Put Saban's Face On Tide Defense
In 2008, Alabama ranked very high in most defensive categories, both in the Southeastern Conference and in the nation. The Crimson Tide was third in total defense, second in rushing defense, and seventh in scoring defense.
Last year the Tide had two-headed defensive leadership with Kirby Smart as defensive coordinator and Kevin Steele as defensive head coach. Steele has departed for Clemson and Smart is the defensive leader.
But if one is to put a face on Alabama defense, it is Nick Saban's defense.
Alabama's head coach is much more actively involved in defensive work than is the case with the vast majority of teams. Saban's stock line is that he is "Kirby Smart's GA (graduate assistant coach)." In practice, Saban works with Alabama's cornerbacks.
Most analyses of 2009 Alabama football include expectations of a very strong defensive unit. Understandably so. Bama returns eight starters from the outstanding crew of 2008. Included in that number are three men who have received pre-season All-America recognition—linebacker Rolando McClain, nose tackle Terrence Cody, and cornerback Javier Arenas.
It doesn't happen automatically, though. In 1966, Alabama gave up 37 points in the entire regular season. Thirty-seven points in 10 games. The Tide had six shutouts. Most of the top defensive players from the 1966 team returned for 1967. In the season-opening game against a Florida State team that wasn't the FSU of later fame, Bama gave up 37 points. Fortunately for Bama, the Tide offense delivered 37 points and Alabama escaped with a tie.
The memory of the 1966 team giving up 37 points in a season and the 1967 team giving up 37 points in its first game was kindled by Saban's comment this week regarding defense.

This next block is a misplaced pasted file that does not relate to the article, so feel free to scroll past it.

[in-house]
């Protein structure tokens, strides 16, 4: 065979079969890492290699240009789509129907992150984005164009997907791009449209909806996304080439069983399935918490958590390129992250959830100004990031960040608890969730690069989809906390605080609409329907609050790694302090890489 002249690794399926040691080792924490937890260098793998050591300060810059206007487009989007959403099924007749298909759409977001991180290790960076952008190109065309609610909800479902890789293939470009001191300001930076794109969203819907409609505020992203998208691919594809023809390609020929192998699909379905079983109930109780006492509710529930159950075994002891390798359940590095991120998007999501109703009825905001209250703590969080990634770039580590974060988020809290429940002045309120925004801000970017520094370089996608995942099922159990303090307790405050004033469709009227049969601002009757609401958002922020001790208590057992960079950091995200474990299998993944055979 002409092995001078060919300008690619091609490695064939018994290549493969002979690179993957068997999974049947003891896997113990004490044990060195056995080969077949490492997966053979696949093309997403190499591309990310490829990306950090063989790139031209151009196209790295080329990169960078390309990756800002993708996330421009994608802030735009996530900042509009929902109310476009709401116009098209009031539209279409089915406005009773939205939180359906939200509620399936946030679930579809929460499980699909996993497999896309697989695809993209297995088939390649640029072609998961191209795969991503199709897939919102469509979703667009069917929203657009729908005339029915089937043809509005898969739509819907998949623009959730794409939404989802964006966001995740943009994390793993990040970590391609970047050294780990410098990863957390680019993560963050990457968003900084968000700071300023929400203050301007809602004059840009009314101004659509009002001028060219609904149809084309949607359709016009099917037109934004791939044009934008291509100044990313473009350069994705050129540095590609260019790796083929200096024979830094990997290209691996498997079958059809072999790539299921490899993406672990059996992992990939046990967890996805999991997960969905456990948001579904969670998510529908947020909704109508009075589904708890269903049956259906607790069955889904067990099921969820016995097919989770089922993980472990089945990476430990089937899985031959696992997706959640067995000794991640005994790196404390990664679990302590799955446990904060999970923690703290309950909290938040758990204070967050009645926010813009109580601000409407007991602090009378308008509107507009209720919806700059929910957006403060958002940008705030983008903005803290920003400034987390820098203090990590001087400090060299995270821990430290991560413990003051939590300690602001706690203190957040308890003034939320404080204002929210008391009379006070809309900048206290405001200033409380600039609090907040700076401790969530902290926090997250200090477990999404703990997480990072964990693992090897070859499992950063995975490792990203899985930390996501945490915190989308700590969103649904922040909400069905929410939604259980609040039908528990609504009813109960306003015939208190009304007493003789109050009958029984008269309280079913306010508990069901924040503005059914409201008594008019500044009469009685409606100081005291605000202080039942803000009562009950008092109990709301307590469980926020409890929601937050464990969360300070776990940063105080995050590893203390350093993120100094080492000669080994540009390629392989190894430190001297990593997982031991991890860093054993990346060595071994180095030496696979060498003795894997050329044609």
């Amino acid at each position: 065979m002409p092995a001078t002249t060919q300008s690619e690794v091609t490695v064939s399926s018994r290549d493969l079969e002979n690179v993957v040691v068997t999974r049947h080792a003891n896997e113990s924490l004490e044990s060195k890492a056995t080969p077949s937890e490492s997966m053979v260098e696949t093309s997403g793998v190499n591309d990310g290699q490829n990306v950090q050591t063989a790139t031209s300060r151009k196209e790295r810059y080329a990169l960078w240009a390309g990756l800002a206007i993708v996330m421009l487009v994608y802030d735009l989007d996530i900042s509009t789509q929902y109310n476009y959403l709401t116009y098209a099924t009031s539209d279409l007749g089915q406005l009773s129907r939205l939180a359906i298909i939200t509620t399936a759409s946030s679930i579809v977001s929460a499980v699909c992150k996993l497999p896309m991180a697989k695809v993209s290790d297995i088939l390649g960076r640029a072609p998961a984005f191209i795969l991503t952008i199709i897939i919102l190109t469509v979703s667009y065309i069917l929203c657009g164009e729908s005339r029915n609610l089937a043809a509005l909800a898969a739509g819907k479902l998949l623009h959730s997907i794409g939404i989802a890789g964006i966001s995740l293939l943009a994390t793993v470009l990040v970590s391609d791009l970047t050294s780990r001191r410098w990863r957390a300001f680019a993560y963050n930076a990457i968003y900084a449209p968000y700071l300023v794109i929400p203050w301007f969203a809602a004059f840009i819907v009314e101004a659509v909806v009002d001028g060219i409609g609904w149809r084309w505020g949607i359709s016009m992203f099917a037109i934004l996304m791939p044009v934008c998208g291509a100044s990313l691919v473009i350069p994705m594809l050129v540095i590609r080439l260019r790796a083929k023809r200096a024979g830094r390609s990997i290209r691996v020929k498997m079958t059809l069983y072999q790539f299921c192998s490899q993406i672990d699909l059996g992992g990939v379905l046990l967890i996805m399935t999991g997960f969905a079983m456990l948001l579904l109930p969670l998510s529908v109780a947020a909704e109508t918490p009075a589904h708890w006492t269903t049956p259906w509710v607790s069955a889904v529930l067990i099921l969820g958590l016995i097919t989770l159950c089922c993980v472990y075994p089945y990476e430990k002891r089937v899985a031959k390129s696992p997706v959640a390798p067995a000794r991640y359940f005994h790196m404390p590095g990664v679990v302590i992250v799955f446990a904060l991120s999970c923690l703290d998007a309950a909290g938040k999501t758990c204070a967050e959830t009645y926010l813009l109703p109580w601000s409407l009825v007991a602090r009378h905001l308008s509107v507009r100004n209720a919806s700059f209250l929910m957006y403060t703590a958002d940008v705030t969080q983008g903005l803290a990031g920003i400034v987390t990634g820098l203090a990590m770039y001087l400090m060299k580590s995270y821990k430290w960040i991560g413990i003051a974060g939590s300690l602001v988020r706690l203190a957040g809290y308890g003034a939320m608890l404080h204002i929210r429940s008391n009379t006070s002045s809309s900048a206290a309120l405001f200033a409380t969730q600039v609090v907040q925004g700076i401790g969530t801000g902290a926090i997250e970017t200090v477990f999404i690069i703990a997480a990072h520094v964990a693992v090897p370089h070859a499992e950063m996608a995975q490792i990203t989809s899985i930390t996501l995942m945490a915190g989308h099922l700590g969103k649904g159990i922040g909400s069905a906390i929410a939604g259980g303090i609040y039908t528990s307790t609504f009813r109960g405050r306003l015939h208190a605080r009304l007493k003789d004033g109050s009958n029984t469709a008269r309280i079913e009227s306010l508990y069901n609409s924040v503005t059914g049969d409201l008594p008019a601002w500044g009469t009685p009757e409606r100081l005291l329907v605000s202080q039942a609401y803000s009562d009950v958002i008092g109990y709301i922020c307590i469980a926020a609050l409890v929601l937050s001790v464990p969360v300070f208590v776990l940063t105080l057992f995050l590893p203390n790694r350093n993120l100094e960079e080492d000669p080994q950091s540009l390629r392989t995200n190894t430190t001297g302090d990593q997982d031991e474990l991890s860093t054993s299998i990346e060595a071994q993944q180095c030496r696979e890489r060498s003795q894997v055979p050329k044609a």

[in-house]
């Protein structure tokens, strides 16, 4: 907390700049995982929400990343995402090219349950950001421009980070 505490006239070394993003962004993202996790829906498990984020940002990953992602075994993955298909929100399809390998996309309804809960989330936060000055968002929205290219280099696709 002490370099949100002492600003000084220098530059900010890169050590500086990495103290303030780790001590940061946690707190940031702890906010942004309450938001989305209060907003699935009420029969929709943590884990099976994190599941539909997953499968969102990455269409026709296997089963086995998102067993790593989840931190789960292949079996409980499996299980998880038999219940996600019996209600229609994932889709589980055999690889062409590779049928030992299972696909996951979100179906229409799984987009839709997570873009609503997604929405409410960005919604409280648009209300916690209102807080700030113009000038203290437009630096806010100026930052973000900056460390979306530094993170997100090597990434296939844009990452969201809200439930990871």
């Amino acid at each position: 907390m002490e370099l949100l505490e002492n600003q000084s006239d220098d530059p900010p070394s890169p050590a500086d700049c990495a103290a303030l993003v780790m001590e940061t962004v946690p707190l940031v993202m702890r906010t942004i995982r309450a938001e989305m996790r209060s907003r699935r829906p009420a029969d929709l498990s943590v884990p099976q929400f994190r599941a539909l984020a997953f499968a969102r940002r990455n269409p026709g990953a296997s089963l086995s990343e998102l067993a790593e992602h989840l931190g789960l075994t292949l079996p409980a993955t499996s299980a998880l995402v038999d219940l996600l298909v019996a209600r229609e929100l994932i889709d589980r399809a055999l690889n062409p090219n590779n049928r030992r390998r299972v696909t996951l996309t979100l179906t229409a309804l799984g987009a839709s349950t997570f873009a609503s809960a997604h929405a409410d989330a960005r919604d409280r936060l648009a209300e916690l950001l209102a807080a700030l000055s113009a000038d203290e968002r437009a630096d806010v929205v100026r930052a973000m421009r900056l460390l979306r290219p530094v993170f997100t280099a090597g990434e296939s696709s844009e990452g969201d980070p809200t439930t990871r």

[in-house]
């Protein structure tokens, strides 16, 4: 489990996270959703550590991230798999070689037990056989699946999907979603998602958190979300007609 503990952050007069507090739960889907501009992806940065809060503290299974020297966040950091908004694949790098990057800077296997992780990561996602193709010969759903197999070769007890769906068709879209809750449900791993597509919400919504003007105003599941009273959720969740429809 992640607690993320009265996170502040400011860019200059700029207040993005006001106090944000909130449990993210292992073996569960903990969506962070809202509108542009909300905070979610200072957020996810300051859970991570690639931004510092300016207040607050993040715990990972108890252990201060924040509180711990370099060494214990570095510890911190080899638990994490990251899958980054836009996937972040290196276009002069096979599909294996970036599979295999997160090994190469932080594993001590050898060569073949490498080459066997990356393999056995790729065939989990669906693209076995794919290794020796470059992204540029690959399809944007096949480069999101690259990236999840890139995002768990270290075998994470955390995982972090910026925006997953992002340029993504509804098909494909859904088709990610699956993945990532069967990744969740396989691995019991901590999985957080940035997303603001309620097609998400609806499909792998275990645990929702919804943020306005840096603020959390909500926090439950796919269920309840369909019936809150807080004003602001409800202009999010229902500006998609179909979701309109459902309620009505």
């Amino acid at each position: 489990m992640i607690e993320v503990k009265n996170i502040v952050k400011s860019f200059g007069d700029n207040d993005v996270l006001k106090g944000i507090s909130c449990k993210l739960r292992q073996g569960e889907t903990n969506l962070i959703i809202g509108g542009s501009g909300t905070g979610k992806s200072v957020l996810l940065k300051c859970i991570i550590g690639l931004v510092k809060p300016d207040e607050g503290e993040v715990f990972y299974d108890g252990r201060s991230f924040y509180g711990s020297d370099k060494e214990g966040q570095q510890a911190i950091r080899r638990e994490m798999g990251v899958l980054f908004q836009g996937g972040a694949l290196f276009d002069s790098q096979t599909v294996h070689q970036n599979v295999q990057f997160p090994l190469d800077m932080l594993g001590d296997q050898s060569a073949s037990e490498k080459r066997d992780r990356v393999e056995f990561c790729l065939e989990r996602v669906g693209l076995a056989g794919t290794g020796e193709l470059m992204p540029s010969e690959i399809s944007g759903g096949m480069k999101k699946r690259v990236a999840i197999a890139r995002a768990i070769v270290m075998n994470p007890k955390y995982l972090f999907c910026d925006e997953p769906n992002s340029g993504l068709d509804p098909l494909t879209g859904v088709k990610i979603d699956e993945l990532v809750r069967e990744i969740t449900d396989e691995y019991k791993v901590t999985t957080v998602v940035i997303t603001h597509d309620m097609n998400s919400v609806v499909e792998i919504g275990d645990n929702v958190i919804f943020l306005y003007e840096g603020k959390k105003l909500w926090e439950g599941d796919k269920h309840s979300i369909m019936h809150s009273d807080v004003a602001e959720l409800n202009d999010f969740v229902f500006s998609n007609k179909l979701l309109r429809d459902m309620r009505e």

He said, "This year's team, regardless of how many players are coming back from last year's team, there's a new chemistry there and they're going to have to go prove all the same things about how they play, how we're going to play some very challenging competition and it'll be interesting to see how they respond to it."
Saban has rebuilt Bama defensively in a hurry. But Alabama success in 2008 was tempered by the end-of-season disappointments.
Saban said, "We gave up 31 points the last two games we played so even though we were one of the top teams in the country, the last two times we played we played against pretty good offensive teams but I think we need to do better. I think there is a lot of room for improvement."
The Tide coach did say, "I think we made progress in the first year relative to our system and the way the players bought into it. I was really proud of the way we played defense last year for the most part and to get ranked nationally in several different categories and actually lead the nation in a couple of categories speaks a lot to the pride that the players have and the kind of defense that they want to play here, the quality of the players that we have and how disciplined and accountable and responsible they are to executing and doing things together."
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